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Music Theory Lesson – What Makes a Song in a Mode

New YouTube Music Theory Lesson – What Makes a Song in a Mode

Nate Richards talks about what makes a song in a mode in this music theory lesson. 

So, what exactly is a mode? Let’s start with the Major Scale – which is the overarching parent scale in all Western music. To be brief, the Major scale has 7 notes that climb up the alphabet one letter at a time (a-b-c-d-e-f-g-a-b-c-d-e-f-g-a-etc), and we number them 1-2-3-4-5-6-7. The G Major scale is the key I used in the video, and the notes are G-A-B-C-D-E-F#, numbered G-1, A-2, B-3, etc.

A mode is a variation of the scale note order, and each variation comes with really fancy Greek name (these scales are very old, dating back well over 1000 years used in Gregorian Chant sung by monks – they thought the Greeks invented music so they gave all of the notes and scales Greek names). Take a look at the scale variations below and see that the idea is simply a circling around the same notes – the only difference is the starting note.

(BTW – modal theory goes way, way beyond this initial stage. But, this is a start at the general concept. Each mode eventually will become it’s own little world within the solar system of the Major Scale, with each mode having it’s own idiosyncrasies, chord progressions, emotions, colors, and applications).

I – G Ionian: G-A-B-C-D-E-F# (a.k.a. G Major. “Ionian” is just the Greek term referring to the Major Scale)

ii – A Dorian: A-B-C-D-E-F#-G

iii – B Phrygian: B-C-D-E-F#-G-A

IV – C Lydian: C-D-E-F#-G-A-B

V – D Mixolydian: D-E-F#-G-A-B-C

vi – E Aeolian: E-F#-G-A-B-C-D (a.k.a. E Natural Minor, or the “Relative” minor)

viio – F# Locrian: F#-G-A-B-C-D-E

This is just a start, and you are not expected to be an expert on modes at this point – that takes a long time of lessons, study, practice, and experience.

If you’ve made it this far, you might be confused and wondering what this all means. Here is a good follow-up video to this one to try applying the modes, and hopefully you will start to see how they work. Below that is yet another video from another angle:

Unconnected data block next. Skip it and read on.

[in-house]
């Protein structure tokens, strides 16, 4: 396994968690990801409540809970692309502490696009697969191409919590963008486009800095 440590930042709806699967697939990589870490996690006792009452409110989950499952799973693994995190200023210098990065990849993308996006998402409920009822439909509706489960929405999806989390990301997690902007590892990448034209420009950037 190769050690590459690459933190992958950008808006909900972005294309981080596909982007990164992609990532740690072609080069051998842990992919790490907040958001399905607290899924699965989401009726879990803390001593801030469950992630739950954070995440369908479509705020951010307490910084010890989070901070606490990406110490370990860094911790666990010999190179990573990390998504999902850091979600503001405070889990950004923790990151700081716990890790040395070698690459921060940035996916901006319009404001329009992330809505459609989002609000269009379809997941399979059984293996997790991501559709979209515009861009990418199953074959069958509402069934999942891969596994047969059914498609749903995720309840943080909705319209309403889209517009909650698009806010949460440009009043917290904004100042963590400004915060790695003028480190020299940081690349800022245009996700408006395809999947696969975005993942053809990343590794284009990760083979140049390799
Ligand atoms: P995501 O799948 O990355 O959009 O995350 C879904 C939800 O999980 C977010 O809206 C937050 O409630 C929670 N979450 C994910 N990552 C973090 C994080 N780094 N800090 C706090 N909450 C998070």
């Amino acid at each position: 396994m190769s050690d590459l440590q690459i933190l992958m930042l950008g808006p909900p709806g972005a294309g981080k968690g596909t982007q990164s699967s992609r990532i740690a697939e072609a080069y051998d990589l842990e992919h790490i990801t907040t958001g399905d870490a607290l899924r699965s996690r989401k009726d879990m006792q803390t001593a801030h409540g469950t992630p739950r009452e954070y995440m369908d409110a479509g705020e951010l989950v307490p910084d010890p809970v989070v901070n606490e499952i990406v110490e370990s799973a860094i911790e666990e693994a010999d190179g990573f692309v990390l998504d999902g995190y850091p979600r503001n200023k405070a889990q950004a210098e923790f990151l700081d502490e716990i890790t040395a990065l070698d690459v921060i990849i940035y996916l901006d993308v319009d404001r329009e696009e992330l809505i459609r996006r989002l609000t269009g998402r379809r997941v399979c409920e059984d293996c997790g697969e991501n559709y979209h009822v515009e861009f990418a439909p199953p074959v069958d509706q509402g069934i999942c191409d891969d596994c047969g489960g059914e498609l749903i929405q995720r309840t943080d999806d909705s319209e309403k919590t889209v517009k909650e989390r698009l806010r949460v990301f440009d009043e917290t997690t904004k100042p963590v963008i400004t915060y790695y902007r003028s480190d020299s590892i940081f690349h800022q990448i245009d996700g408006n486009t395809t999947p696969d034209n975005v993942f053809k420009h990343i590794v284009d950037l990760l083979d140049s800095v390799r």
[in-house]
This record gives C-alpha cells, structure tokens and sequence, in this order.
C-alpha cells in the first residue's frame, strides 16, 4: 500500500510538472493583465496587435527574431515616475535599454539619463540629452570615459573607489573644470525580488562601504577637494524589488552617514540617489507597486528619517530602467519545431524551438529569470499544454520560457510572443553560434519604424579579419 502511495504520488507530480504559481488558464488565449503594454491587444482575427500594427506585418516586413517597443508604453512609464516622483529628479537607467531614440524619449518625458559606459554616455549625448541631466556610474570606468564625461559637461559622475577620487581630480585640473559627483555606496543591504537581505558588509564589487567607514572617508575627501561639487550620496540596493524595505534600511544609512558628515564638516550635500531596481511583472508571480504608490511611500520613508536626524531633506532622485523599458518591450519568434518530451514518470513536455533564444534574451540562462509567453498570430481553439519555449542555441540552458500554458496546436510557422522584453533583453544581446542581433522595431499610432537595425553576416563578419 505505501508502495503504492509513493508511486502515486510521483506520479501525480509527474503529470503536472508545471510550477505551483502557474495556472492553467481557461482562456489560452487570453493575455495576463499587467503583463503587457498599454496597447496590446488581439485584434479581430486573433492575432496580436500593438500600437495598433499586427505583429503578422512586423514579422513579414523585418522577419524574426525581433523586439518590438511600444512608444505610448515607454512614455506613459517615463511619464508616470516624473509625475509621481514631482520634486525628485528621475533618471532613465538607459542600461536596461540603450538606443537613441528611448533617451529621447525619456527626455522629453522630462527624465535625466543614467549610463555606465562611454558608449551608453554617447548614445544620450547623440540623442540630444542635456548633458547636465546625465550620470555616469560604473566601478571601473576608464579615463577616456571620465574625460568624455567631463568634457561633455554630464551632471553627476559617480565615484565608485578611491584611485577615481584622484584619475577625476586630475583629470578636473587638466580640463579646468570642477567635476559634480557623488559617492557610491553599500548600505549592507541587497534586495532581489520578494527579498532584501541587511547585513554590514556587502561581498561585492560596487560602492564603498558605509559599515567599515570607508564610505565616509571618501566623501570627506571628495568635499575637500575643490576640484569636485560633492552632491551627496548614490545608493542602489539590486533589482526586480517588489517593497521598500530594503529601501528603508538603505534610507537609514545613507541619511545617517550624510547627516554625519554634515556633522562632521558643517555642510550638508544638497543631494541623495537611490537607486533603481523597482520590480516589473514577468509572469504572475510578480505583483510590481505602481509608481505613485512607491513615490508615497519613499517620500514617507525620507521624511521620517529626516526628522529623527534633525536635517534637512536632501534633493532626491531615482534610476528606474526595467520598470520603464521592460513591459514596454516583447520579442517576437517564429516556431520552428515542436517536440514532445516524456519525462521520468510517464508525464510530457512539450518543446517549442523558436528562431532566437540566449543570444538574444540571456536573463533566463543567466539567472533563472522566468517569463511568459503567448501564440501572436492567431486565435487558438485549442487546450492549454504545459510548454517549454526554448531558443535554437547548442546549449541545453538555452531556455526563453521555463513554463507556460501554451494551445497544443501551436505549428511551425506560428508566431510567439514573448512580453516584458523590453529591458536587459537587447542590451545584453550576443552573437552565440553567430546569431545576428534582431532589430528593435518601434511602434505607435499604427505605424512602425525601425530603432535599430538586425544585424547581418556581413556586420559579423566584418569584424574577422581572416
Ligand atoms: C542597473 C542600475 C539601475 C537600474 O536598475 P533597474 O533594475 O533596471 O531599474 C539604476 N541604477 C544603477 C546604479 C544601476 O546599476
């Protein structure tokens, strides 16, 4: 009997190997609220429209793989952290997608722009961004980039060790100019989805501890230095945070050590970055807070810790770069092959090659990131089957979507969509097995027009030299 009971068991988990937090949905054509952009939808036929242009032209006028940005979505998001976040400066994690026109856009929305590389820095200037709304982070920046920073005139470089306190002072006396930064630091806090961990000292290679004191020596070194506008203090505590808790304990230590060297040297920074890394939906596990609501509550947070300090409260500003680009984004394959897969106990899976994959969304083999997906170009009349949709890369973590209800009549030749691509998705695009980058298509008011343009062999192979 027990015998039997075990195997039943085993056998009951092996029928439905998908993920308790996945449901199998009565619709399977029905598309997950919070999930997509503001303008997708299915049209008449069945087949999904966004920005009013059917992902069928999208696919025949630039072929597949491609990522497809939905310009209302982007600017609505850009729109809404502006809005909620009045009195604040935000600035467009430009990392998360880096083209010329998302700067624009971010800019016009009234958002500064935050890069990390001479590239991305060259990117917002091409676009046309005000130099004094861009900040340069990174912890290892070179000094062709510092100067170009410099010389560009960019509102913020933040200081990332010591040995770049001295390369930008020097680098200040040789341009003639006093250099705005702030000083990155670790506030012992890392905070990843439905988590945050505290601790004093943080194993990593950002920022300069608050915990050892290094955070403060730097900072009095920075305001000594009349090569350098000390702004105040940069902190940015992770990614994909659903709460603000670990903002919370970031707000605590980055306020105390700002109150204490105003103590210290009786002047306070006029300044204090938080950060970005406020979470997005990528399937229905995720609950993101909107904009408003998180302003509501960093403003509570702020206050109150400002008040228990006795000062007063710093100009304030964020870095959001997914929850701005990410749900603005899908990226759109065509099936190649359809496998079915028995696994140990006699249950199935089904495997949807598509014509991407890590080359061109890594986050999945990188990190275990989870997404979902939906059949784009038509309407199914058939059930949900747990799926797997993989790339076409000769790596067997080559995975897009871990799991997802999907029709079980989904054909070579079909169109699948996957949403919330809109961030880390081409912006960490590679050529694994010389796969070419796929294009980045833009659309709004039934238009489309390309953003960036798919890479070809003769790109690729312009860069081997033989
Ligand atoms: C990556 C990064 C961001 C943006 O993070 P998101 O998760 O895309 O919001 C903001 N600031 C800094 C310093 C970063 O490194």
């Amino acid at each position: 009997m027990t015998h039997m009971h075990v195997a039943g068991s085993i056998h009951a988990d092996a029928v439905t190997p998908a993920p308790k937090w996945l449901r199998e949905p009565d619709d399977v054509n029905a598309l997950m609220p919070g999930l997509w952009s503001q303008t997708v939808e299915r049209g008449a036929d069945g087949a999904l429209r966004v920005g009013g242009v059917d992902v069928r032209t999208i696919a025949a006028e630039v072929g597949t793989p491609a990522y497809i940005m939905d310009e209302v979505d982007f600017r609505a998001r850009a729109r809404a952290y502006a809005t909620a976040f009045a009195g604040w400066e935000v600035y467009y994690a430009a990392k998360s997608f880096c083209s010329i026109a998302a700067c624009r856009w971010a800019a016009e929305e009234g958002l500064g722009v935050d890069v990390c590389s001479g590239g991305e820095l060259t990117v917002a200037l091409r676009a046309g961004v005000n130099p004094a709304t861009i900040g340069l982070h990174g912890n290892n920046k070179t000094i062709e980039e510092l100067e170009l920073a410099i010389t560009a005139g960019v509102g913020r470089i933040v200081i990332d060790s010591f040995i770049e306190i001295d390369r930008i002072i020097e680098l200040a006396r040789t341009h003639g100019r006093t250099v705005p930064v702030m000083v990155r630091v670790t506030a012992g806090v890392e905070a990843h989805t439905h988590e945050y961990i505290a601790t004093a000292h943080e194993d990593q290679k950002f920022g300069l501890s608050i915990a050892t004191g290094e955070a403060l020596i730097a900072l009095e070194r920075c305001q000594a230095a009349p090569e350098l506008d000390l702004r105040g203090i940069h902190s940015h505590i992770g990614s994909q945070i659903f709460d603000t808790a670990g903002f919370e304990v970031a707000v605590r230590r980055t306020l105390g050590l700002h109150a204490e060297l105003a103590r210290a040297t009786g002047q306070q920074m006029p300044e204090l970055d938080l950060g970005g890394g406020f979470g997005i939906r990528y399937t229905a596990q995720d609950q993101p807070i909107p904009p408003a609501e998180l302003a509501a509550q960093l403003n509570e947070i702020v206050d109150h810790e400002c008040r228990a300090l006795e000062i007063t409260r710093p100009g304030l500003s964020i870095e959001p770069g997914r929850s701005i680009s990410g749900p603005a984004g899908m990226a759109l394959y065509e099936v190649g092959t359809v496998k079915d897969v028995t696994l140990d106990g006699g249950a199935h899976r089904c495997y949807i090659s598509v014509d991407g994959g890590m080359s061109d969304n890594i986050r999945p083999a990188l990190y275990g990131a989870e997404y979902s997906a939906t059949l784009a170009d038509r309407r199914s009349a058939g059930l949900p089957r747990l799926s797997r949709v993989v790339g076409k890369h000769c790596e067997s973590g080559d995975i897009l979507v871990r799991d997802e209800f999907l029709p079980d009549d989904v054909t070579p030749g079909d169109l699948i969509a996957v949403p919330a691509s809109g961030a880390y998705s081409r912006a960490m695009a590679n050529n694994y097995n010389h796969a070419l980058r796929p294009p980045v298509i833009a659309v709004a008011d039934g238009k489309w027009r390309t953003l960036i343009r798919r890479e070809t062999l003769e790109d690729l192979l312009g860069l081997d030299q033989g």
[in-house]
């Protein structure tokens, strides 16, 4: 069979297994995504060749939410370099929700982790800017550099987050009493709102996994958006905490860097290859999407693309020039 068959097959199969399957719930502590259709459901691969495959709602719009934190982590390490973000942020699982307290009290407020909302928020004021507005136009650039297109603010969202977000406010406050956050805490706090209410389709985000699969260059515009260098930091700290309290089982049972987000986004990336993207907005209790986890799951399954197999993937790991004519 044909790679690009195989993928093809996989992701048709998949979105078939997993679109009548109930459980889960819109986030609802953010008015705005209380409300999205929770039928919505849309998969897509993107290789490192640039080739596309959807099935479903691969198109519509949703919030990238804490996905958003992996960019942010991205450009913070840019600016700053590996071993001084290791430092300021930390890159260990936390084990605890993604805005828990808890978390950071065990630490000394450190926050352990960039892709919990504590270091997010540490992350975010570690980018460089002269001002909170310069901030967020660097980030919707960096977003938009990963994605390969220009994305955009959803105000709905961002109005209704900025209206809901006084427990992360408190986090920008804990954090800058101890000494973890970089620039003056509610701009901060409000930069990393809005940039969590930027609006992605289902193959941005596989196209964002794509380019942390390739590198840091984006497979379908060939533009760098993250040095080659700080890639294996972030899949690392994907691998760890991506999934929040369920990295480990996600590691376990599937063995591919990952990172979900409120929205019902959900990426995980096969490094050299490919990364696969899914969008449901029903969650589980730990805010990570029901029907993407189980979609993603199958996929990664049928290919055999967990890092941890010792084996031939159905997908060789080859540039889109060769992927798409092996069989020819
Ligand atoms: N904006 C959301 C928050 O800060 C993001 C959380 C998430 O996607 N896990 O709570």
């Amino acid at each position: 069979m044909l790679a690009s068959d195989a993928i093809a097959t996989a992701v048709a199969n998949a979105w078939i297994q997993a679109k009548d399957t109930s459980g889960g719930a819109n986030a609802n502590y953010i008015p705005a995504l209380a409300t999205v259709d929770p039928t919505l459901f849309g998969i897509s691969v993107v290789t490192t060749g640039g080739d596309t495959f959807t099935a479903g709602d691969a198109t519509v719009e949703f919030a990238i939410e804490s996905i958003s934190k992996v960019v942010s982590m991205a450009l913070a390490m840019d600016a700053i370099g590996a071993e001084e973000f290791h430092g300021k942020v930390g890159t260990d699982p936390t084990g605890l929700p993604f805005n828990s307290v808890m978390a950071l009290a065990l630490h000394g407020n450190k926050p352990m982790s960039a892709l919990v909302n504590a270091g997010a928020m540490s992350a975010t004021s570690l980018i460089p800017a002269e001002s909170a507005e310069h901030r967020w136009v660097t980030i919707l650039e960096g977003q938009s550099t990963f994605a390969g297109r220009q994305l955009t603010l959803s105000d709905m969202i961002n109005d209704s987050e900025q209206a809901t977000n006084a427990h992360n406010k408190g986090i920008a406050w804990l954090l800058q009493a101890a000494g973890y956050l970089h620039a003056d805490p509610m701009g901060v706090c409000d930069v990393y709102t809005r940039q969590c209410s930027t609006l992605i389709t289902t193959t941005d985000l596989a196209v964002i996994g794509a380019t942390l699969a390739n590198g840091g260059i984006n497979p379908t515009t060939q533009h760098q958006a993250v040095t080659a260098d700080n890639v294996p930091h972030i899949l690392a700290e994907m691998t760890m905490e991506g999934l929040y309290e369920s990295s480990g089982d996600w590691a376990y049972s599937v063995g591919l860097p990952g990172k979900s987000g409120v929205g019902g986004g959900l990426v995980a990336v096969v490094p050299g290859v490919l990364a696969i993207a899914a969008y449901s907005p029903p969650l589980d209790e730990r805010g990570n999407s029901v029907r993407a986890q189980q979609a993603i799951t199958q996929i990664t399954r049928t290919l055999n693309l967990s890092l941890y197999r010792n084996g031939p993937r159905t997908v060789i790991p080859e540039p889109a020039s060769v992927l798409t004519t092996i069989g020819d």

New GARAGE BAND at Richards Rock Academy

Join our Garage Band class at Richards Rock Academy! A great beginner/intermediate class for learning to play in a band, and having a blast jamming with other students! Low-pressure environment and no live-shows requirement. For more information or to reserve a seat, email us HERE or call 610-908-5668.garagebandflyer copy 2

Drill #48 – Alternate Picking Exercise

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Nate from Richards Guitar Studio and Richards Rock Academy shows you a great alternate picking exercise on guitar that helps increase speed, endurance, and synchronization between the picking and frethand fingers.

When practicing an alternate picking exercise on guitar, you want to start slowly, playing evenly and controlled, and only begin increasing speed once you  have committed the exercise to muscle memory / reflex in the hands. Use a metronome to systematically increase speed gradually over time. When practicing this alternate picking exercise with a metronome, play eighth notes (2 notes per beat, “1 + 2 + 3 + 4 +” using down-updown-up etc picking).

Why do drills such as these? Don’t they seem like a waste of time? On an almost daily basis, I see YouTube videos of great guitarists sharing their warm-up drills and exercises, scales, arpeggios, stretches, etc. Recently, off the top of my head, some of those artists include Alexi Laiho, Jeff Loomis, John Petrucci, Joe Satriani, and Steve Vai. I’m constantly on YouTube for my lessons so I get to see many of these videos pop up in my recommendations. If warm-ups, drills, exercises, etc are worth the time of such great guitarists, than they are certainly worth our time and attention.

  1.  Practice with a metronome. Jeff Loomis recommends it, so….yeah….do it.
  2. Be patient. Speed takes time. I’m currently trying to increase my tremolo picking speed, and I’m telling you it is frustrating sometimes. I know what I want to do, I know the goals and techniques I’m striving to perfect, but my hands simply won’t do it – yet. I know I’ll get there, and although it isn’t happening right away I know I’ll wake up one day and BOOM my tremolo picking will be faster than ever. It’s sort of like diet and exercise – you do it and your body will respond. It’s inevitable.
  3. Stop practicing the exercise, then revisit. Once you’ve gone as far as you can and hit a wall, move to doing other exercises for a month or two, then come back to this one. You’ll find that doing a 2nd time around can actually push your speed farther. Don’t expect to get all the way to 100% in the first season of practice. It takes revisiting.